Hammer Films

Some articles on film, hammer films, hammer, films, hammer film:

Roy Skeggs
... Roy Skeggs is a former film producer for Hammer Films who is credited along with Brian Lawrence for revitalising the film company following receivership in 1979 ... Skeggs and Lawrence were former board members of Hammer Films who had resigned to form their own production company, Cinema Arts ... When Hammer entered receivership in 1979, Skeggs and Lawrence returned at the request of company management to develop a new direction for the ailing ...
Resurrection (1938 To 1955) – Hammer Film Productions
... He resurrected Hammer as the film production arm of Exclusive with a view to supplying 'quota-quickies' - cheaply made domestic films designed to fill gaps in cinema ... to rejoin the company, and a revived 'Hammer Film Productions' set to work on Death in High Heels, The Dark Road, and Crime Reporter ... Not being able to afford top stars, Hammer acquired the film rights to several BBC radio series such as The Adventures of PC 49 and Dick Barton Special ...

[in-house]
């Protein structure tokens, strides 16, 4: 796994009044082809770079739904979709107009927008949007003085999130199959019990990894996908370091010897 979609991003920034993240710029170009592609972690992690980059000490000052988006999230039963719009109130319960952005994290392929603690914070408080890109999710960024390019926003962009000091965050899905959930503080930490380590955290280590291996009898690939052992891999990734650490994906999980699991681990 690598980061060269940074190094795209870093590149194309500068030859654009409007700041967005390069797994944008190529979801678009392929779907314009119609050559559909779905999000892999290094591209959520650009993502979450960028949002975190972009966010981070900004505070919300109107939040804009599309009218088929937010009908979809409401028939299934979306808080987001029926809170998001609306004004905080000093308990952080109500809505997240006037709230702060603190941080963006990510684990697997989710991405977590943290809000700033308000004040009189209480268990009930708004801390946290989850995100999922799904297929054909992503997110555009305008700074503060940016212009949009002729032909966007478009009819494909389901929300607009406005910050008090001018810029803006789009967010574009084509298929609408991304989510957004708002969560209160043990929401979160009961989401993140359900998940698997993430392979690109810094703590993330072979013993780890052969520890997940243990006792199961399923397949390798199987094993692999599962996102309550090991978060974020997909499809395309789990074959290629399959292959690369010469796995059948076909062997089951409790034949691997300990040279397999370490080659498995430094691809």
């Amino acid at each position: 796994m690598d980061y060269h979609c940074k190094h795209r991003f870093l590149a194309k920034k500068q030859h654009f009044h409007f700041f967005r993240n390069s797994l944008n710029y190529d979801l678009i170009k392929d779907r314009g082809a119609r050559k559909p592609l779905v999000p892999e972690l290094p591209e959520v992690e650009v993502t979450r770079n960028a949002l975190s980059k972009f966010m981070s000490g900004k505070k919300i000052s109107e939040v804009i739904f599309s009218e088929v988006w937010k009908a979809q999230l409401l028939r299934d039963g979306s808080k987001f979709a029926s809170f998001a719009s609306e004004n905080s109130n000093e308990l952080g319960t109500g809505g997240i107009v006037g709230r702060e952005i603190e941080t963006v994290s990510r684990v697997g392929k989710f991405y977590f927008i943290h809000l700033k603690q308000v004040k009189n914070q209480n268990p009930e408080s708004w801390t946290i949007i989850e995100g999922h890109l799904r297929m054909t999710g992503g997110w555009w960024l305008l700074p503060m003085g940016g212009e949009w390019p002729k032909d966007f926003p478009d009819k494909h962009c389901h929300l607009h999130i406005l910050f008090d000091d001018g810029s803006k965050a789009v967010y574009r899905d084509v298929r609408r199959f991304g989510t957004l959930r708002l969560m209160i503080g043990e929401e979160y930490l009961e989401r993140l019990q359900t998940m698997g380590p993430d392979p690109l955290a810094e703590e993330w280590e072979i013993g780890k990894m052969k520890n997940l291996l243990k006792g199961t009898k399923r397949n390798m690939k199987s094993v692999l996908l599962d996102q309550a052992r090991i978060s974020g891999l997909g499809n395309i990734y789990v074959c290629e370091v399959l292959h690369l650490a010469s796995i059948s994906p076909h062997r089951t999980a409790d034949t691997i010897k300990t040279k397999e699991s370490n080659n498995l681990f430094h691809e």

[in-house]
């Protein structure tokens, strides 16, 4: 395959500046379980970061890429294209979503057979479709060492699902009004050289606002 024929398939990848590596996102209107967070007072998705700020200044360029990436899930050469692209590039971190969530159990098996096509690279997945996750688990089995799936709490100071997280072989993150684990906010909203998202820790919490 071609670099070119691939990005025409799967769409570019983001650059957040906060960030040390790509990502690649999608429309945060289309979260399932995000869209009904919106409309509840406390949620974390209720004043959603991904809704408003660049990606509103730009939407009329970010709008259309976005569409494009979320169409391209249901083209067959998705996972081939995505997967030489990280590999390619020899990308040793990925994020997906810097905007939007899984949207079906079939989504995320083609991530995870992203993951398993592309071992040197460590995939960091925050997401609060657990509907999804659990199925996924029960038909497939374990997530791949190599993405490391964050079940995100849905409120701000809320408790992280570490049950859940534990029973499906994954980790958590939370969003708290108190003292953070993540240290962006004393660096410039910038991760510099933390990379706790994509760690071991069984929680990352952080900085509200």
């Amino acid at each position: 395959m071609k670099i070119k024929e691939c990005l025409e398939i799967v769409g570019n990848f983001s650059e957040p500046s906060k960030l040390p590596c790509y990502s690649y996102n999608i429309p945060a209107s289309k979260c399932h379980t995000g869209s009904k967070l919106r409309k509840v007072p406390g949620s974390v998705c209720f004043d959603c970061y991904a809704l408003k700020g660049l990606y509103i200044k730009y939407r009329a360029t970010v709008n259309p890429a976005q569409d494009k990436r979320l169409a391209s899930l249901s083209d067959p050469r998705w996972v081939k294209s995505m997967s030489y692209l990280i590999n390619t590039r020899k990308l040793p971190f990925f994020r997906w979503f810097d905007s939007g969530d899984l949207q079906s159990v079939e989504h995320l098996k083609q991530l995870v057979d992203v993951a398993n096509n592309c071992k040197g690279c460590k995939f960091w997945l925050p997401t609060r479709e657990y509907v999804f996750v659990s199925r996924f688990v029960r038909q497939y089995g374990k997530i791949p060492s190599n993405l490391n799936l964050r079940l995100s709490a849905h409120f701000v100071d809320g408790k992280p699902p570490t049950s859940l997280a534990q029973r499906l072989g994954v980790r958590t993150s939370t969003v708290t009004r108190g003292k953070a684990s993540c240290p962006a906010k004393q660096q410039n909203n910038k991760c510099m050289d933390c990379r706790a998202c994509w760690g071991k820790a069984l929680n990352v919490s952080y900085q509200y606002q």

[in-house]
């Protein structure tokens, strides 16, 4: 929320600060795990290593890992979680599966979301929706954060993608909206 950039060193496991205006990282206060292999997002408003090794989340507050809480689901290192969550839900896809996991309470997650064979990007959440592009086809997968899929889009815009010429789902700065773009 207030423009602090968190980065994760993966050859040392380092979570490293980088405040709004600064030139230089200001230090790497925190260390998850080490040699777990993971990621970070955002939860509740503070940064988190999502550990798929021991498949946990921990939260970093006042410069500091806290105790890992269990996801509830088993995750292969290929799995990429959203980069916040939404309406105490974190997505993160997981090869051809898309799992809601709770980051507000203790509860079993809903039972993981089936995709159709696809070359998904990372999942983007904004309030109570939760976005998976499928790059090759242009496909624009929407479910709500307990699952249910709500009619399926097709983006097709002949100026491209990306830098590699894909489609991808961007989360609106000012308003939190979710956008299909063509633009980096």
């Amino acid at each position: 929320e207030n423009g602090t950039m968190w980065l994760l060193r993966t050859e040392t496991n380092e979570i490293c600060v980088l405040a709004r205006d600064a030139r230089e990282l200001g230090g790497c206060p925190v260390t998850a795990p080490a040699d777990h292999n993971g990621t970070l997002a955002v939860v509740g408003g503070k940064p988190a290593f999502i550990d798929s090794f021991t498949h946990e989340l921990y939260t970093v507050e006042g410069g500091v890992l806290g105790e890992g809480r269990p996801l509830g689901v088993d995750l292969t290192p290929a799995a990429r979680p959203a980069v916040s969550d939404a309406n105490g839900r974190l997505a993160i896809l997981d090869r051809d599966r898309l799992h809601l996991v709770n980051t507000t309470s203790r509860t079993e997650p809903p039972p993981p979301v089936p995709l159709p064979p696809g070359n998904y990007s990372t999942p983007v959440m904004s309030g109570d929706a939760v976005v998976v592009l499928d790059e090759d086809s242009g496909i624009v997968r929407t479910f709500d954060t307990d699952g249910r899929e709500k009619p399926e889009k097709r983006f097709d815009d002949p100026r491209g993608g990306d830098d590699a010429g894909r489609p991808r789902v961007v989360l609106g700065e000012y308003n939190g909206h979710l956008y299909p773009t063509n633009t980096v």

Let The Right One In (film) - American Version
... direct an English-language version for Overture Films and Hammer Films ... Hammer Films acquired the rights at the 2008 Tribeca Film Festival and Overture films planned to release the film in 2010 ... it down stating that "I am too old to make the same film twice and I have other stories that I want to tell." Lindqvist, in contrast, said that he had heard that Reeves "will ...
Dracula In Popular Culture - Films - Hammer Films Productions of Dracula
1958, Hammer Films produced Dracula, a newer, more Gothic version of the story, starring Christopher Lee as Dracula and Peter Cushing as Van Helsing ... to be one of the best versions of the story to be adapted to film, and in 2004 was named by the magazine Total Film as the 30th greatest British film of all time ... This was followed by a long series of Dracula films, usually featuring Lee as Dracula ...

Famous quotes containing the words films and/or hammer:

    Television does not dominate or insist, as movies do. It is not sensational, but taken for granted. Insistence would destroy it, for its message is so dire that it relies on being the background drone that counters silence. For most of us, it is something turned on and off as we would the light. It is a service, not a luxury or a thing of choice.
    David Thomson, U.S. film historian. America in the Dark: The Impact of Hollywood Films on American Culture, ch. 8, William Morrow (1977)

    He asked water, and she gave him milk; she brought forth butter in
    a lordly dish.
    She put her hand to the nail, and her right hand to the workmen’s
    hammer; and with the hammer she smote Sis’e-ra, she smote off his
    head, when she had pierced and stricken through his temples.
    Bible: Hebrew Judges (l. V, 25–26)